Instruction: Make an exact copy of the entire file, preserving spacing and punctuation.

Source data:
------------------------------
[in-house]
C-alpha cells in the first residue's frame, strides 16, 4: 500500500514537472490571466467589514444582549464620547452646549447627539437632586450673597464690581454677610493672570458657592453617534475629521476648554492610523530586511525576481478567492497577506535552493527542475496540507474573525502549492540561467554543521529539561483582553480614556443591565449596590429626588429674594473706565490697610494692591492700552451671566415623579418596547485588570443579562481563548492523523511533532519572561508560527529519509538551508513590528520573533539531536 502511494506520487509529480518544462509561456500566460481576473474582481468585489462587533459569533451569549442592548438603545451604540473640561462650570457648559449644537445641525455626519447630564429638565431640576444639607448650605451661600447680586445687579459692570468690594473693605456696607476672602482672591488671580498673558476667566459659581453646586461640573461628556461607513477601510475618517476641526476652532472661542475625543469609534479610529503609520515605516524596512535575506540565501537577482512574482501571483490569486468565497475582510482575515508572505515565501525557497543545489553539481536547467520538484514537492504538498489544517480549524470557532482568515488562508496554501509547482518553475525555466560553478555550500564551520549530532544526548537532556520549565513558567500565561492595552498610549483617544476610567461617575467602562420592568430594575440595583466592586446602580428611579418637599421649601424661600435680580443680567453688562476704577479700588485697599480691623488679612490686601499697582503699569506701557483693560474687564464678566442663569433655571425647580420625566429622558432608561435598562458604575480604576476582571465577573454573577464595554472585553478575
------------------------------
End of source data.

[in-house]
C-alpha cells in the first residue's frame, strides 16, 4: 500500500514537472490571466467589514444582549464620547452646549447627539437632586450673597464690581454677610493672570458657592453617534475629521476648554492610523530586511525576481478567492497577506535552493527542475496540507474573525502549492540561467554543521529539561483582553480614556443591565449596590429626588429674594473706565490697610494692591492700552451671566415623579418596547485588570443579562481563548492523523511533532519572561508560527529519509538551508513590528520573533539531536 502511494506520487509529480518544462509561456500566460481576473474582481468585489462587533459569533451569549442592548438603545451604540473640561462650570457648559449644537445641525455626519447630564429638565431640576444639607448650605451661600447680586445687579459692570468690594473693605456696607476672602482672591488671580498673558476667566459659581453646586461640573461628556461607513477601510475618517476641526476652532472661542475625543469609534479610529503609520515605516524596512535575506540565501537577482512574482501571483490569486468565497475582510482575515508572505515565501525557497543545489553539481536547467520538484514537492504538498489544517480549524470557532482568515488562508496554501509547482518553475525555466560553478555550500564551520549530532544526548537532556520549565513558567500565561492595552498610549483617544476610567461617575467602562420592568430594575440595583466592586446602580428611579418637599421649601424661600435680580443680567453688562476704577479700588485697599480691623488679612490686601499697582503699569506701557483693560474687564464678566442663569433655571425647580420625566429622558432608561435598562458604575480604576476582571465577573454573577464595554472585553478575